I hope the headline caught you by surprise, that is, if you don't speak or read Spanish. I also hope my lead got your attention without losing you — always a risky endeavor.
As we begin 2009 with our February issue, two ideas germinated from different sources and merged wonderfully for a column on SURPRISE.
Allow me a little background. As the editor of this publication and another Penton magazine that deals with marketing, I receive free copies of business books. Tons of them. If I get one more book on branding (the most overwritten topic I can think of), I'm going to beat my head against the wall.
Despite writing about business for a good part of my career (I was the business editor on a daily newspaper), I find most business books boring, often too self-promotional and usually lacking good, objective reporting.
Then I got a copy of Pow! Right Between the Eyes! The Book about Surprise Marketing by Andy Nulman.
The book is too wordy, could use a dose of organization, is a little too hip (or cool or whatever) with the language and lacks a checklist which might be excusable given the topic.
BUT. I'm writing about the book, and Andy Nulman got exactly what he wanted: a mention from the editor. More importantly, his book got me to think about my own lack of surprise in what I do both professionally and personally. I would call influencing an editor in two ways really hitting a home run.
To sum up his book in one sentence: It's about why and how you should add the element of surprise in your marketing.
It really comes down to this: If you have ANY adventure left in you as a businessperson, try a little surprise. It doesn't even have to be a breathtaking, expensive or epic effort.
Nulman points to a hotel chain that changes the floor mats in the elevator every day. On the floor mat is the name of the day. So when 10 people crowd the elevator and keep their eyes fixed downward, they leave knowing for sure it's Monday or Tuesday or Wednesday… Now tell me that doesn't start a conversation if you stay in the hotel for more than one night.
Then there's Sami Bay, a 31-year-old who founded www.somethingstore.com. It seems that you send them $10, and they send you something for your dough (the 10 bucks includes postage and handling). “Something” has included a $25 BestBuy® gift card, a magnetic dartboard and a Bluetooth headset, according to Nulman.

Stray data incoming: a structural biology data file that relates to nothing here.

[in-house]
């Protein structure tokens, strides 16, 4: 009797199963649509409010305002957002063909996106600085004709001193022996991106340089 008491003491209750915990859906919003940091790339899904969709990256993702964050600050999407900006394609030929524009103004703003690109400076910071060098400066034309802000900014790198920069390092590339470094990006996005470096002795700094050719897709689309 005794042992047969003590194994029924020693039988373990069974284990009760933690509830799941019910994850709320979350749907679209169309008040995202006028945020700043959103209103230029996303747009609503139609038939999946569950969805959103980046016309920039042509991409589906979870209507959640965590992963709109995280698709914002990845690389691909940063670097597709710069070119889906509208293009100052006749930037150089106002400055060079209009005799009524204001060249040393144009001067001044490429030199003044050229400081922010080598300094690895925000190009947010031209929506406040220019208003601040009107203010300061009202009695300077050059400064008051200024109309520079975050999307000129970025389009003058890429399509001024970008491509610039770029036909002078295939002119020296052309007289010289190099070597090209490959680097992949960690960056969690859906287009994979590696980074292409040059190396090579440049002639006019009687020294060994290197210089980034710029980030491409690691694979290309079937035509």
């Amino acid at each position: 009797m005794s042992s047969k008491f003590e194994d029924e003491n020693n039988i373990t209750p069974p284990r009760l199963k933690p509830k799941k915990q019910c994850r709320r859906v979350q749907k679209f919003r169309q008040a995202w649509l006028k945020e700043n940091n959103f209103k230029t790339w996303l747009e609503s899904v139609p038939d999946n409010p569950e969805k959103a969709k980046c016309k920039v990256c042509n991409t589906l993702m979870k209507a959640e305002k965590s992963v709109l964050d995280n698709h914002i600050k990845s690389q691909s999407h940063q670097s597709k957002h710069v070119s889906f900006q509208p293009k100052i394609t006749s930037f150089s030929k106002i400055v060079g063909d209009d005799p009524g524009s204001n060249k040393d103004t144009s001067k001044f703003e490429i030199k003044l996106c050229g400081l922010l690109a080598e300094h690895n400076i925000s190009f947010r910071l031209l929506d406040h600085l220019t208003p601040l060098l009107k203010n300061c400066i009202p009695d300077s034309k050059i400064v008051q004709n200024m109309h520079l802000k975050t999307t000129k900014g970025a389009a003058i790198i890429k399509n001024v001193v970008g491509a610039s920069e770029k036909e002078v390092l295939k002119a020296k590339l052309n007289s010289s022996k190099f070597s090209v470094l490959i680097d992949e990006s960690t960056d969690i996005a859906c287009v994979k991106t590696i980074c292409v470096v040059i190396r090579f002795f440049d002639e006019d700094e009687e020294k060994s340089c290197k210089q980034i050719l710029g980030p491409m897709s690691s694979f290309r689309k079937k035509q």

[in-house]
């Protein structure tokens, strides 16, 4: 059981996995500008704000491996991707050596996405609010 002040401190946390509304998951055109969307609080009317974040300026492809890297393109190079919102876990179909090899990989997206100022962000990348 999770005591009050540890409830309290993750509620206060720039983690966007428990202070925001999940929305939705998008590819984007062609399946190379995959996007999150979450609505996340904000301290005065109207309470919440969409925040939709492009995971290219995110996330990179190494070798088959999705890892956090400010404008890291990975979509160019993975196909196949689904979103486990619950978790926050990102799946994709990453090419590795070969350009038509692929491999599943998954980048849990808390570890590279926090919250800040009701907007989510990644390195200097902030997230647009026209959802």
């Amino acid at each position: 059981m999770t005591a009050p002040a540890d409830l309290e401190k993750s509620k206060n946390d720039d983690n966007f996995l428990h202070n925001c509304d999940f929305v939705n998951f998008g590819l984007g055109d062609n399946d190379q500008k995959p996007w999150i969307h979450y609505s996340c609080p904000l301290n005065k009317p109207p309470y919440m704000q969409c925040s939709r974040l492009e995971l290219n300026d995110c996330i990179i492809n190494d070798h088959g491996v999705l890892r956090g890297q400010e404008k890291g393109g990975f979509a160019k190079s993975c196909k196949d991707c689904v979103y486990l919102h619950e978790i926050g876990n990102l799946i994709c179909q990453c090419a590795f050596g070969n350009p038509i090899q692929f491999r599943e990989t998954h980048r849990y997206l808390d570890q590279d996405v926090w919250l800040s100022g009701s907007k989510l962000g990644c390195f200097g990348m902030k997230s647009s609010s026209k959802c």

Surprise. Anyone can do it.
And now that I'm thinking about surprises more than ever, this issue has a special one. The front cover and the lead paragraph should be enough of a hint.
For the first time in the history of this magazine, we have a Mexican wholesaler on the front cover and as the subject of Michael Maynard's profile. HARDI's Kim O'Neal suggested the idea, and my publisher, John Ehlen, and I met with Tadeo Peralta, the vice president of T&P, at the Phoenix conference, and we were delighted with him and his business. We knew he had a good business tale to tell.
I rather like the moniker that I've given Tadeo: the Father of HVACR Wholesaling in Mexico. With stories filling the media that seem so grim and negative, it was more than a pleasant surprise to read how a neighbor south of the Rio Grande not only understands two-step distribution but actually promotes it.
In a recent column, former HARDI president Randy Boyd wrote about putting the “I” (international) in HARDI, referring to his travels abroad to see how others participate in the wholesale business.
Highlighting a successful Mexican distributor for the first time ever in HARDI's official magazine allows us to place an exclamation point on the idea of HARDI and its international dimensions.
HVACR Distribution Business welcomes letters to the editor. Please send correspondence to: Tom Peric', Editor 2040 Fairfax Avenue Cherry Hill, NJ 08003
856/874-0049 or e-mail [email protected].